- He translated, transliterated and formatted the content singlehandedly, then enlisted his wife, Livia, and Montreal friends Mihnea Guttman and Bobby Shaul as editors. Once the book was press-ready, Rosen raised $13,000 in a few days via a GoFundMe campaign, enabling him to print 700 copies, a few hundred of which he has distributed as a donation to Jewish communities throughout Romania. Proceeds from sales of the rest are earmarked for reprints and similar projects.
“Honestly, though of course I believed in the project, I did not expect such a show of support,” said Rosen, who ultimately netted more than $17,000 in donations from more than 100 individual donors.
- “The knowledge that I was part of that and that my project enabled people to contribute to such a worthy and meaningful cause is truly amazing.”
About 250 people are expected to attend the official launch of “Tora si Haftarot” on Sunday, which Rosen will attend remotely from Montreal.
He will speak briefly alongside Romanian Jewish community leaders, who say they see the chumash as a crucial tool for engaging their constituents.
“Rabbi Rosen has provided us with an invaluable gift of Torah, for which our community is very appreciative,” said Eduard Kupferberg, secretary general of the Federation of Jewish Communities in Romania.
- “With the publishing of the first-ever Romanian Chumash, we take another step in ensuring the Jewish future of our community and in keeping the Jewish flame alive in the consciousness and soul of our members.”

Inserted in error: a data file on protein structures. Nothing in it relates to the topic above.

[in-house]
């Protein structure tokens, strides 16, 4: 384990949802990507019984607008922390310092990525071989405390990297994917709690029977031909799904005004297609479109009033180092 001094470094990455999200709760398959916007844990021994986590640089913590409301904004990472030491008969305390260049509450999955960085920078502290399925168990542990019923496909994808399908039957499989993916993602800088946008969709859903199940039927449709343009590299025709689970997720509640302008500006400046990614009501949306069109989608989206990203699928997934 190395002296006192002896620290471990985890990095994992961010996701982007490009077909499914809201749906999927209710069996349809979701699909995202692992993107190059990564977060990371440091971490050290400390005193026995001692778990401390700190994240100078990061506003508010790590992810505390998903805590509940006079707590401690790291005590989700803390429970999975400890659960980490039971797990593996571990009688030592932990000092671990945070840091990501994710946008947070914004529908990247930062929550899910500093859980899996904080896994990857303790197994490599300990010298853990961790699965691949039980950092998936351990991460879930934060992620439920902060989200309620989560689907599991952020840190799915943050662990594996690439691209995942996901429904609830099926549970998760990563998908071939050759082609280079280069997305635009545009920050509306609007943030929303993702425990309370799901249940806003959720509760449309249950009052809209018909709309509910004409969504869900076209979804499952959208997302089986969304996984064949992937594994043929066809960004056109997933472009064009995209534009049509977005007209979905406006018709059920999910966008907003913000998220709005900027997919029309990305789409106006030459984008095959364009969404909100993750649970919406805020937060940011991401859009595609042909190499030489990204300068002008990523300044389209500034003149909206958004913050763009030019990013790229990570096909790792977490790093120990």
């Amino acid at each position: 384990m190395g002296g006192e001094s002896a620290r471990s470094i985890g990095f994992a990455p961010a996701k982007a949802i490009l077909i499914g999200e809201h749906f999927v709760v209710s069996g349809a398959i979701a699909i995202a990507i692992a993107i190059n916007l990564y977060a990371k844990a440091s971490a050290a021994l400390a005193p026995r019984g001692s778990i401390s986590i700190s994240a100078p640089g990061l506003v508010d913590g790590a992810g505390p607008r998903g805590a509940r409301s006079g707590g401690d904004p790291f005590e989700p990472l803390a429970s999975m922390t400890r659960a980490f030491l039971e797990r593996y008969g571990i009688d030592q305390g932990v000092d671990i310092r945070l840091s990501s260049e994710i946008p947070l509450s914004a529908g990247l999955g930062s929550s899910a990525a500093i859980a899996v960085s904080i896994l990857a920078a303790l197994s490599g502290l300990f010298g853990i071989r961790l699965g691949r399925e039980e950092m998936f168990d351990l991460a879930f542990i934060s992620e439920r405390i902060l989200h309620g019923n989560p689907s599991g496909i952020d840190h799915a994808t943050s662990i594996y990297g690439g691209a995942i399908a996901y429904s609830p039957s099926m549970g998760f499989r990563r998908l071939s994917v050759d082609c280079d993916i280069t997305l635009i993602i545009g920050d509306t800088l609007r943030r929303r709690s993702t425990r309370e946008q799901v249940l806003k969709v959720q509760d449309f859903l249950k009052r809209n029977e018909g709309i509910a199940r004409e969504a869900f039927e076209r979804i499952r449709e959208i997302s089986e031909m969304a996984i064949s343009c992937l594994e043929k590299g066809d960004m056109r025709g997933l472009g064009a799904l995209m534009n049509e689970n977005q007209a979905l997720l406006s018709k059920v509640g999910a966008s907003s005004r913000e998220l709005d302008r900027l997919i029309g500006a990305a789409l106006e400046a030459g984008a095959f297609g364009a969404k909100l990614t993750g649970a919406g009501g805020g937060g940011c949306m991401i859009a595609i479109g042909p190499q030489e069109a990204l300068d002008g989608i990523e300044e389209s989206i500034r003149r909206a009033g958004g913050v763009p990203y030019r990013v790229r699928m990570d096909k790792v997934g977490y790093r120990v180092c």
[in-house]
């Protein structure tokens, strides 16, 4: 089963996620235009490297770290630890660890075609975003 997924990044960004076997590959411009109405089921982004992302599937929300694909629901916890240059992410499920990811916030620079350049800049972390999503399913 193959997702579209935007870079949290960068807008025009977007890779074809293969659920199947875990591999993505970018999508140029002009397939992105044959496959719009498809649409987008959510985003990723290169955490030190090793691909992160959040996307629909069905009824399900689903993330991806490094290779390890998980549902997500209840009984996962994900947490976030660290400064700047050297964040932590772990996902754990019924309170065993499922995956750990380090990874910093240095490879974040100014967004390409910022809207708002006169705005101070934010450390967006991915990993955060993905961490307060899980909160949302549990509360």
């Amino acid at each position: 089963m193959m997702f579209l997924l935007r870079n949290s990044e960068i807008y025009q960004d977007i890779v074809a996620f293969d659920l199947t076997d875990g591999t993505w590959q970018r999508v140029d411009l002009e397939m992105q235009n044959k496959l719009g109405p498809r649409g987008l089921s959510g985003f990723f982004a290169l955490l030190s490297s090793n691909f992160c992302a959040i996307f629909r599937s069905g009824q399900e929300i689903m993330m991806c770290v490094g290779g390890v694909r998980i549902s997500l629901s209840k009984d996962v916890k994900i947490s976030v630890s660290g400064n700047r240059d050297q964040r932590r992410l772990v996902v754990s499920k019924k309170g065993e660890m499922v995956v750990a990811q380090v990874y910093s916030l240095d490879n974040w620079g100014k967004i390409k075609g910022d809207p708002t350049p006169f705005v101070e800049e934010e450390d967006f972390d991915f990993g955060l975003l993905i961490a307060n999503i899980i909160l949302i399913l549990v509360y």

While Rosen’s chumash has been the biggest and most complicated project he’s undertaken to date, it is far from the first work he’s produced for the Romanian Jewish community.
- In 2001 he published a translated and transliterated Birkon Shabbat, a booklet containing Sabbath- and festival-related blessings and songs. That was followed by a Purim megillah (Book of Esther) and Passover haggadah in 2003 (a second edition was published in 2021) and the Lemaan Achai siddur (prayer book) in 2011.
“Rabbi Rosen’s siddur opened the gates of prayer to those who cannot fluently read Hebrew and became the standard prayer book for the Romanian Jewish Community, as well as for countless other Romanian-speaking Jews,” said Rabbi Rafael Shaffer, Romania’s head rabbi.
“In the same vein, the chumash translated by Rabbi Rosen deserves to become the standard translation of the Torah for all Romanian-speaking Jews, wherever they may be.”
Having amassed enough funds to print only 700 copies of Tora and Haftarot, Rosen is eager to raise more money to print a second edition, which he says will include edits from the first.
“There’s no such thing as a perfect translation,” he said. “It’s just impossible. The moment you start translating, you automatically start interpreting. And we’re human; we make mistakes. There’s a typo here, a mistranslation there. On my website I will invite people to point out any edits they deem necessary which will be considered for the second edition.”
Launched in 2001, Rosen’s Romanian-language website contains hundreds of his commentaries on the weekly Torah portion, the Amidah prayer that is central to Jewish liturgy, and haftarot, as well as close to 500 answers to Jewish questions posed by visitors. The site’s associated mailing list has over 1,000 subscribers of all denominations.
Rosen isn’t stopping yet. “My plan is, God willing, to translate the entire Tanakh,” he said, referring to the expanded Hebrew Bible that includes historical writings, books of prophecy and much more.
He’s already working on a High Holiday prayer book, or machzor, in collaboration with Shaffer, a book of psalms, and more.
For now, though, he is taking a moment to appreciate the texts that are already changing the way Romanian Jews engage with their tradition.
“I feel joy and gratitude to Hashem [God] and to my friends and supporters for being able to complete this work, and I feel humbled by the amazing support and encouragement I received,” Rosen said. “I’m elated that it came to light, so that it can be useful and hopefully bring some meaning and Jewish spark into the lives of so many. I strongly feel that if even one person is going to be inspired by this, it’s worthwhile.”
Source: Arutz Sheva